It was in the mid-2000s when South Korean plastic surgeon Joo Kwon noticed a trickle of Chinese women walking into his clinic, even though he hadn’t advertised overseas.
“They somehow found a way to the clinic ... and nearly all of them said they want the face of Lee Young-ae,” Joo said, referring to a top South Korean actress who starred in the pan-Asian hit drama “Jewel in the Palace.”
The trickle has now turned into a flood of Chinese packing Joo’s JK Plastic Surgery Center ― one of the country’s largest ― and many other clinics, lured by the looks of South Korean entertainers who have taken Asia by storm.
A hallyu (Korean wave) of pop culture over the past decade has won a devoted fan base in China, Southeast Asia and Japan. The South’s TV dramas dominate prime-time airwaves and K-pop bands sell out concerts and top the charts.
Legendary TV hits like “Winter Sonata” and “Autumn Fairy Tale” help draw tens of thousands of foreign fans to filming locations in South Korea every year, boosting the tourism industry.
Now skilled plastic surgeons in the looks-obsessed South ― who often helped beautify Korean stars in the first place ― are enjoying an unexpected boom as they do the same for their foreign fans.
According to government data, overall medical spending by foreign visitors hit a record $116 million last year. Fourteen percent sought plastic surgery or skin treatments such as botox.
Almost a half of all foreigners seeking a nose job, a facelift, a jawbone reduction or a tummy tuck were from China. Their number nearly tripled from 1,657 in 2009 to 4,400 in 2010.
“The hallyu boom has definitely played a key role in drawing new patients from abroad,” said Hong Jeong-geun, spokesman for the Korea Society of Plastic and Reconstructive Surgeons.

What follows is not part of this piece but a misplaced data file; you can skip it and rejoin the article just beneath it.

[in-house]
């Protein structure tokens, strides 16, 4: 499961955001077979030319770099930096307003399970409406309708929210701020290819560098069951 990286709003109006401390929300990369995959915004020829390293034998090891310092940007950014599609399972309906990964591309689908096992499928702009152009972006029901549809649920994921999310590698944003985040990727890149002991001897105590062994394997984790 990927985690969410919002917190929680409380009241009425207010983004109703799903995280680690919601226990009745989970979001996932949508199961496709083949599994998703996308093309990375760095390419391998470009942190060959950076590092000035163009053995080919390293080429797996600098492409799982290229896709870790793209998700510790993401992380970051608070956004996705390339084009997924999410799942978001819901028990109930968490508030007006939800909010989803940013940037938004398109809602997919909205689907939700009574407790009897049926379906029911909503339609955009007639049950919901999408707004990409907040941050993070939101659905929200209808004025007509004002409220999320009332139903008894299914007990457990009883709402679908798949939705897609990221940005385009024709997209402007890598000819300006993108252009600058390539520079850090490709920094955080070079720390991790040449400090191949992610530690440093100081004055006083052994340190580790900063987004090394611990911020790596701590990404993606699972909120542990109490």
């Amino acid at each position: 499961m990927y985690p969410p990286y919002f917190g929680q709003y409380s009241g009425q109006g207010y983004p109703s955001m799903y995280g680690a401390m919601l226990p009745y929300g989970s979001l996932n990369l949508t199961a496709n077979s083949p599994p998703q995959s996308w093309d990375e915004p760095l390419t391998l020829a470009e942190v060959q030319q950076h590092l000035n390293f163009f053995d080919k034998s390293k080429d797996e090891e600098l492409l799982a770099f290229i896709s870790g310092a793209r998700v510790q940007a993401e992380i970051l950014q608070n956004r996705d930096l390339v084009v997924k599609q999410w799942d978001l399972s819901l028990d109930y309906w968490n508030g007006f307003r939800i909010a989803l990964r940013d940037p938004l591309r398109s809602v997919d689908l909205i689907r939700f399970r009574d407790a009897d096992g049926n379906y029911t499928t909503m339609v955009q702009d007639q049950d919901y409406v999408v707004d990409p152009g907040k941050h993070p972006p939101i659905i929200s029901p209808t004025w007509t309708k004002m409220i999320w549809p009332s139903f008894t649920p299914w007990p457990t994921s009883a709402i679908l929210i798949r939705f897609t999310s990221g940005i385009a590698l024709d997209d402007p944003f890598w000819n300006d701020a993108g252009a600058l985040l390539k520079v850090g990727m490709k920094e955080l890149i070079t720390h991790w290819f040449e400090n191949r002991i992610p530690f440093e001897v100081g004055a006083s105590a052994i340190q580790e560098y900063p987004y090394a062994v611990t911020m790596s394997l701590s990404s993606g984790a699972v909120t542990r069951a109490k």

Hong said many star-struck foreigners visit clinics with photos of celebrities like Kim Hee-sun, a popular actress in Asia, and ask surgeons to emulate her nose angle or eyes.
“They understand that some stars, rather than born beautiful, were made beautiful with a little bit of help from plastic surgeons,” Hong told AFP.
Cutthroat competition among the country’s growing number of plastic surgeons ― who now number some 1,700 ― made them even more aggressive in trying to lure new clients, he said.
Joo’s clinic in Seoul’s affluent Gangnam district ― home to more than 400 plastic surgery and skin-treatment clinics ― is at the forefront of such efforts.
About a half of its customers are non-Koreans, from China, Japan, the Middle East and even Africa. Patients picked up at the airport by limousines are greeted by staffers who speak English, Chinese, Japanese, Vietnamese or Mongolian.
Joo declined to give the total number of patients at his clinic but said 10 doctors perform dozens of surgeries every day.
The clinic recently opened its own hotel to better serve deep-pocketed foreigners who spend an average of about 20 million won ($17,675) to get multiple surgery during a single visit.
“I think there’s a good chance that plastic surgery can become South Korea’s new major export industry,” said Joo.
Customers like Anny Guo are highly sought after.
The daughter of a construction firm CEO in the northeastern Chinese city of Jilin, she flew to Seoul to get a nose job and make her high cheekbones less prominent.
Her parents gave her 100,000 yuan ($15,860) after she begged them for months.
“I want to have a face and skin like Song Hye-gyo...or nose like Han Ga-in,” the 24-year-old college student told AFP, referring to popular South Korean actresses.
Many South Korean TV shows are aired with subtitles on Chinese websites only a day after being screened in Seoul.
“Most of my friends who watch South Korean dramas want to come here to get surgery. They think plastic surgeons here are the best in Asia,” said Guo.
Policymakers have eased regulations, allocated a greater budget, staged presentations overseas and given awards to successful clinics to promote all kinds of medical tourism.
“Medical tourism, plastic surgery included, will be a new growth driver for our economy....and the popularity of our stars is helping us a lot,” said Jung Eun-young, deputy director of the health ministry’s policy department.
Even cosmetic surgeons, however, have some reservations.
Joo Kwon said it was undesirable that more and more Koreans are seeking such operations.
“I think South Korea has a very rigorous and narrow definition of beauty because we’re an ethnically homogenous society and everyone looks pretty much the same. It is also related to low self-esteem,” he said
“I think the situation will somewhat moderate in the future as society becomes more diverse. But it will take quite a bit of time until we get there.” (AFP)